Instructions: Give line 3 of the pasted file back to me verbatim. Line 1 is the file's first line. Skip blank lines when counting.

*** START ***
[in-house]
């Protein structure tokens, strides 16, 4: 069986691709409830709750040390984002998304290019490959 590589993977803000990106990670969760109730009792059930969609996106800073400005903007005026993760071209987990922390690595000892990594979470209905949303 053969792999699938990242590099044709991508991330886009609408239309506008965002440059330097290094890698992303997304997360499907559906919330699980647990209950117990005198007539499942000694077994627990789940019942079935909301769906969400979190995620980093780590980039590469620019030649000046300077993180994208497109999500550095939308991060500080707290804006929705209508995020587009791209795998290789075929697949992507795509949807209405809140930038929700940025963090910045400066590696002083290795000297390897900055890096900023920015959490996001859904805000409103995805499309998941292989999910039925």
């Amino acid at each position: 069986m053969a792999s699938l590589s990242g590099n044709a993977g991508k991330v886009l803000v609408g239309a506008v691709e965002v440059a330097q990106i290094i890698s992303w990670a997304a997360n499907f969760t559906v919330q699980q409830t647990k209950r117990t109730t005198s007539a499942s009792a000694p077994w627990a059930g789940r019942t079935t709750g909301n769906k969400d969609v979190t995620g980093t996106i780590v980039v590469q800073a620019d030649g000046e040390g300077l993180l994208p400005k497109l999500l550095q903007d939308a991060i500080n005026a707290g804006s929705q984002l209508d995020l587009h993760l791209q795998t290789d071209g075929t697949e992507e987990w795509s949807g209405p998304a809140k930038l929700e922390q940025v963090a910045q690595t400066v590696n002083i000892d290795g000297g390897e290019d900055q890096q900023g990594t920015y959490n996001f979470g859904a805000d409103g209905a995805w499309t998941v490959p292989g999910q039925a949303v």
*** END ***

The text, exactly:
């Amino acid at each position: 069986m053969a792999s699938l590589s990242g590099n044709a993977g991508k991330v886009l803000v609408g239309a506008v691709e965002v440059a330097q990106i290094i890698s992303w990670a997304a997360n499907f969760t559906v919330q699980q409830t647990k209950r117990t109730t005198s007539a499942s009792a000694p077994w627990a059930g789940r019942t079935t709750g909301n769906k969400d969609v979190t995620g980093t996106i780590v980039v590469q800073a620019d030649g000046e040390g300077l993180l994208p400005k497109l999500l550095q903007d939308a991060i500080n005026a707290g804006s929705q984002l209508d995020l587009h993760l791209q795998t290789d071209g075929t697949e992507e987990w795509s949807g209405p998304a809140k930038l929700e922390q940025v963090a910045q690595t400066v590696n002083i000892d290795g000297g390897e290019d900055q890096q900023g990594t920015y959490n996001f979470g859904a805000d409103g209905a995805w499309t998941v490959p292989g999910q039925a949303v």